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J Trauma. 1988 Aug;28(8):1255-9.

Trauma and the veterinarian.

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  • 1Department of Surgery, Gundersen Clinic/La Crosse Lutheran Hospital, WI 54601.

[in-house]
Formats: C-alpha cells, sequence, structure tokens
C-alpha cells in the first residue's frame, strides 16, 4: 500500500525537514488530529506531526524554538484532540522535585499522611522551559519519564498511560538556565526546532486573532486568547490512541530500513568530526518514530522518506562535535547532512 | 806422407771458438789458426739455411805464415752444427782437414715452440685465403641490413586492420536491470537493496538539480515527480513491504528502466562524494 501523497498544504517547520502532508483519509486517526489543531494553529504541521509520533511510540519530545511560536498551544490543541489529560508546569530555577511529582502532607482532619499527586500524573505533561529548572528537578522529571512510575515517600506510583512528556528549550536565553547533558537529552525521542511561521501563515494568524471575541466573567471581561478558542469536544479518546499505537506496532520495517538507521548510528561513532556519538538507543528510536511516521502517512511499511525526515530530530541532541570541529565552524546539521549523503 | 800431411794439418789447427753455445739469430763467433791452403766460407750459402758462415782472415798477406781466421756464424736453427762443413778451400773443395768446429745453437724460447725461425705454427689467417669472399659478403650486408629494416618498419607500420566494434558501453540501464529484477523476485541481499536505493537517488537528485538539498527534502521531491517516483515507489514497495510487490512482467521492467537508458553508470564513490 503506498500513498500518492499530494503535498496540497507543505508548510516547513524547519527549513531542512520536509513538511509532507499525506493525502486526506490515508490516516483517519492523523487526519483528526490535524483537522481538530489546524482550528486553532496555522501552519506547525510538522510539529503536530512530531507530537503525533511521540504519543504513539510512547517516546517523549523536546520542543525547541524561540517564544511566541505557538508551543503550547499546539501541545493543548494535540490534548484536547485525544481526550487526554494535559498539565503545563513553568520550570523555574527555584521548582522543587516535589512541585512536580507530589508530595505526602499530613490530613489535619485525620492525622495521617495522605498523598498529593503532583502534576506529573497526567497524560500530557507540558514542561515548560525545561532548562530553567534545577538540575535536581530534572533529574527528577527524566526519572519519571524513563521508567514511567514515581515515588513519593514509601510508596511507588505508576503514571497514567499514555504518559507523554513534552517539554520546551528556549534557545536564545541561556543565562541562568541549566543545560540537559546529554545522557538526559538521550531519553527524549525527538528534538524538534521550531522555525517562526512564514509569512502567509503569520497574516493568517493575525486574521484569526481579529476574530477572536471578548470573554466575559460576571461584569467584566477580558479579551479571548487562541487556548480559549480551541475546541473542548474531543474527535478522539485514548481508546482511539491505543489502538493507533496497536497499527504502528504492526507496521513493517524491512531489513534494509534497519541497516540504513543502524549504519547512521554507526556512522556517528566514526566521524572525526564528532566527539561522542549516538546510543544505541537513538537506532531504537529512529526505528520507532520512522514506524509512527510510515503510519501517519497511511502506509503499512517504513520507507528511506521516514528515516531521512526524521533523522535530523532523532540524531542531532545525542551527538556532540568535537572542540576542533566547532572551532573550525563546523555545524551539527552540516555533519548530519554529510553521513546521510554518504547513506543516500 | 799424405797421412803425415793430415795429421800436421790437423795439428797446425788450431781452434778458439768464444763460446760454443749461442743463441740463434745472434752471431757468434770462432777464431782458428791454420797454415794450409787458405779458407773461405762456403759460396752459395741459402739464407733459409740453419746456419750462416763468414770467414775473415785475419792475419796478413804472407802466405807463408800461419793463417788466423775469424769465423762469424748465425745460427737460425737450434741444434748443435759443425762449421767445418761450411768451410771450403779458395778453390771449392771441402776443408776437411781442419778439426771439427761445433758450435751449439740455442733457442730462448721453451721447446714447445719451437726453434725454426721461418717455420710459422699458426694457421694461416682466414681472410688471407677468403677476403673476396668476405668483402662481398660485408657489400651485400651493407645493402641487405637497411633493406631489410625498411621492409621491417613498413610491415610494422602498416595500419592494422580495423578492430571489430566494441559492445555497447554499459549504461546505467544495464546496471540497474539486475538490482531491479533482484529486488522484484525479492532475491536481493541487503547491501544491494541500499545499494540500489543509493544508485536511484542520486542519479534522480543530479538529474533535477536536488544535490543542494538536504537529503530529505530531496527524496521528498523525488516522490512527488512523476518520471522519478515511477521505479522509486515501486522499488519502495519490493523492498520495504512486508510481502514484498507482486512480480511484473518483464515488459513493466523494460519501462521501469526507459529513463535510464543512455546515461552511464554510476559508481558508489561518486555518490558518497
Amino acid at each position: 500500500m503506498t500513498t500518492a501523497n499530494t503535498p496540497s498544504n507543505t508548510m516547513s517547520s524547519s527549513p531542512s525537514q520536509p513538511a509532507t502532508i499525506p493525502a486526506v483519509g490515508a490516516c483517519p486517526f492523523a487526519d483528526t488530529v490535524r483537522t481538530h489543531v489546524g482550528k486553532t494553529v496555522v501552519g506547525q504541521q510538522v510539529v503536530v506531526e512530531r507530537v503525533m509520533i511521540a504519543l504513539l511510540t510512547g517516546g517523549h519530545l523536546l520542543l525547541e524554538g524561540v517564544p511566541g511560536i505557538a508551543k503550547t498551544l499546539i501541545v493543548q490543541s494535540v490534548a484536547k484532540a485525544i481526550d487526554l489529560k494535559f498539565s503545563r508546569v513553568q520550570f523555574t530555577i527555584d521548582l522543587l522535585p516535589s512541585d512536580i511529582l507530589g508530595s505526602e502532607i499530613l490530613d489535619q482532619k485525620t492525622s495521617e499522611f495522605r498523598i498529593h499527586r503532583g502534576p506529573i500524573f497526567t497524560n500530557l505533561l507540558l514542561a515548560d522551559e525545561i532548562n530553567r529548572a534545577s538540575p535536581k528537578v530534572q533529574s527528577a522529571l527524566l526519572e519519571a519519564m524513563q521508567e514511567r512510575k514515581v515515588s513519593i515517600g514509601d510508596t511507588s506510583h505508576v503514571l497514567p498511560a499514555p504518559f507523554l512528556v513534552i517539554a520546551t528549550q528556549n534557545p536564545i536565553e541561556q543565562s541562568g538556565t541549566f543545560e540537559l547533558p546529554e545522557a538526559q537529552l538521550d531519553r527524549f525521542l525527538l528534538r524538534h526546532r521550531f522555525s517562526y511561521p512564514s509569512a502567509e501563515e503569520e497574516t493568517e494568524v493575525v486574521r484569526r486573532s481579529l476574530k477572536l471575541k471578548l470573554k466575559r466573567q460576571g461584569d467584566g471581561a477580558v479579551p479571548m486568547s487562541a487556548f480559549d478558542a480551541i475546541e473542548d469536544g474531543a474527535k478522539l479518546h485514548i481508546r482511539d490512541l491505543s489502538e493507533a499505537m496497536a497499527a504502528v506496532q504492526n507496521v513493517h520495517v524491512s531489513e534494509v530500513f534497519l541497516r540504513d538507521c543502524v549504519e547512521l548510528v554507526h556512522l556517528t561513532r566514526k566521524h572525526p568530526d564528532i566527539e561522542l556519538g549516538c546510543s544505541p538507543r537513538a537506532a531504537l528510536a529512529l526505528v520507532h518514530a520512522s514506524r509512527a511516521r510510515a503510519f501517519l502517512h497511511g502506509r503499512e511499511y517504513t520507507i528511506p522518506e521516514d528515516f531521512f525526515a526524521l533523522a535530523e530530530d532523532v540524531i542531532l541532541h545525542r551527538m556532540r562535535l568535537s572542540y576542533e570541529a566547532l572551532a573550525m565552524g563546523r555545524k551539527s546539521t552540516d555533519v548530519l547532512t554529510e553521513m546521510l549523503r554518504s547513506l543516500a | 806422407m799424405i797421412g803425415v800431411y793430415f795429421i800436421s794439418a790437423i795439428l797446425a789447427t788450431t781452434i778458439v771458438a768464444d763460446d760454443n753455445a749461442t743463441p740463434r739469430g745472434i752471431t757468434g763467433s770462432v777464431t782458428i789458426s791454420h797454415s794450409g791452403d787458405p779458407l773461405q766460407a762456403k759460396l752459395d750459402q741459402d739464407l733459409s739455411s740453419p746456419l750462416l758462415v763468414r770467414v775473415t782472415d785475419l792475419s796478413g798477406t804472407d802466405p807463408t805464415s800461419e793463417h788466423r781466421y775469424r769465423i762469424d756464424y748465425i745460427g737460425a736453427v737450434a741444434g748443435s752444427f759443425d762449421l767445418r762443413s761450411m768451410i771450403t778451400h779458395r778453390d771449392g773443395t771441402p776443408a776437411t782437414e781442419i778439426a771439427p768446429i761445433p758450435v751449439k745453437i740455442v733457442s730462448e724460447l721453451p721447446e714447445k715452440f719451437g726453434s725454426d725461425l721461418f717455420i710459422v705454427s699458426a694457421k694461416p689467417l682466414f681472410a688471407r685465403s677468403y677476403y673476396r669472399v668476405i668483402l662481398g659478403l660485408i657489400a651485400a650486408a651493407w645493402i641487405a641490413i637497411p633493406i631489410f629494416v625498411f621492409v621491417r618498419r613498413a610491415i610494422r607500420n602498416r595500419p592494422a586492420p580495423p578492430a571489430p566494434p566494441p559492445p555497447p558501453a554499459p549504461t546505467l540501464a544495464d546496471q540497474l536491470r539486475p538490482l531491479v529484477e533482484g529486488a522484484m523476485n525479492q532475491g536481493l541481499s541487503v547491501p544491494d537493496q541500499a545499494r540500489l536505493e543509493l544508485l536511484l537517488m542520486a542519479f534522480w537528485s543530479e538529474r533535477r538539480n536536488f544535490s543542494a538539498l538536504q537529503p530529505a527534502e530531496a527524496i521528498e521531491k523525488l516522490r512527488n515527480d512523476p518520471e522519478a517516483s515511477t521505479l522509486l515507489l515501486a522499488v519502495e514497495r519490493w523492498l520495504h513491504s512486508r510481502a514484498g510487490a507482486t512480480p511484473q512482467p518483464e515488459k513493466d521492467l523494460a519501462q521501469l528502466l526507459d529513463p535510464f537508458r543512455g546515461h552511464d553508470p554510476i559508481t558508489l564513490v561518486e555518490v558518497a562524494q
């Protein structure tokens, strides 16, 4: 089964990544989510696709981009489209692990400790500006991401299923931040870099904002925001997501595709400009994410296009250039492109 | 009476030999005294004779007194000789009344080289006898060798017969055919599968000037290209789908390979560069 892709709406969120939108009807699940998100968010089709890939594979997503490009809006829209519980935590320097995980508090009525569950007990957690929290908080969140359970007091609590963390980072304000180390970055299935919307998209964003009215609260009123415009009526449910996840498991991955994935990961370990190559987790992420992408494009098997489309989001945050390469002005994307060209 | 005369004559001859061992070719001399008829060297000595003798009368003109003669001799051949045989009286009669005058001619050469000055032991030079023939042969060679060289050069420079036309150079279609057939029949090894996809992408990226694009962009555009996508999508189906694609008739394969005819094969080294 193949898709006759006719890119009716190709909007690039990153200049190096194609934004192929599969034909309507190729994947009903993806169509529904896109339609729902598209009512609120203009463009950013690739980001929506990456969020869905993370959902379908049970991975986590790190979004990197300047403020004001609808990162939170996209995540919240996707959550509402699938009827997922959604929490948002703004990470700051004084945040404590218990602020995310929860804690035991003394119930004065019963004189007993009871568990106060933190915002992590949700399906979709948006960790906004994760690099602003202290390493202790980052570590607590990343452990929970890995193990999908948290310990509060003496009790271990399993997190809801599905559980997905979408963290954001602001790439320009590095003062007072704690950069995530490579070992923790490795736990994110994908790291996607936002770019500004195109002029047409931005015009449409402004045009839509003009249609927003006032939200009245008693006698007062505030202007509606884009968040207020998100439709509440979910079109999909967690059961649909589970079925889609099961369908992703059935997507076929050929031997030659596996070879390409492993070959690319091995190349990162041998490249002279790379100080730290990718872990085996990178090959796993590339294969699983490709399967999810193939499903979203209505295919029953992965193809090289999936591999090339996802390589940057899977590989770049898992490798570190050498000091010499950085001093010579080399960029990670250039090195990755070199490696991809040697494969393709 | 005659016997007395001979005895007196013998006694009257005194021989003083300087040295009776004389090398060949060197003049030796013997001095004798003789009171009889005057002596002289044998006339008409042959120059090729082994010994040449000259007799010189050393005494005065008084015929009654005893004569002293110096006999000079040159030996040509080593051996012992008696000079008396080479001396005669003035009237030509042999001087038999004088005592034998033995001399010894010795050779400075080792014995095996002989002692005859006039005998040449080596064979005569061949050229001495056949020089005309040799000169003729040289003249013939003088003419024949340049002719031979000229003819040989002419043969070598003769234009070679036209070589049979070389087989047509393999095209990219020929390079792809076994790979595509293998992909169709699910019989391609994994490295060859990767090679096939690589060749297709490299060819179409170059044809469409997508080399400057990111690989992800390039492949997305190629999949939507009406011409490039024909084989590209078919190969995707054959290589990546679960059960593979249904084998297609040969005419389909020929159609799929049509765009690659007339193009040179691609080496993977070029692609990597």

A survey of all American Veterinary Medical Association members in Minnesota and Wisconsin was conducted by questionnaire to document injuries resulting from animal treatment. Of 995 respondents, 64.6% had sustained a major animal-related injury. Seventeen per cent were hospitalized within the last year. Of those hospitalized, 25.3% required a surgical procedure. Hand injuries were most common in a veterinarian's career (52.6% of respondents), followed by trauma to the arms (27.6%), and the head (20.8%). The thorax (8.3%), genitalia (3.9%), and intra-abdominal viscera (2.8%) were injured less often. Operative procedures were frequently required to treat veterinarian injury from animal patients. Thirty-five per cent of veterinarians required treatment for suture of lacerations, 10% for reduction of fracture/dislocation, and 5% for dental work in their career. One craniotomy and one carotid artery repair were necessary. Mechanism of injury was animal kick (35.5%), bite (34%), crush (11.7%), scratch (3.8%), and other interesting causes (14.9%). These included the patient pushing, goring, head butting, running over, and falling on the veterinarian. Additional work-related hazards included zoonotic disease, autoinoculation of live brucella vaccine, and self-inflicted scalpel injuries from sudden patient movement. The most common animals involved were bovine (46.5%), canine (24.2%), and equine (15.2%). Lost days from work secondary to animal injury averaged 1.3 days (range, 0-180 days) in 1986 and 8.5 days (range, 0-365 days) during the veterinarian's career. Job related automobile accidents also occurred. Veterinarians averaged more than 300 miles driven per week, and only 56% reported following the speed limit. Fifteen per cent did not wear seat belts. Self-treatment of injuries was common.(ABSTRACT TRUNCATED AT 250 WORDS)

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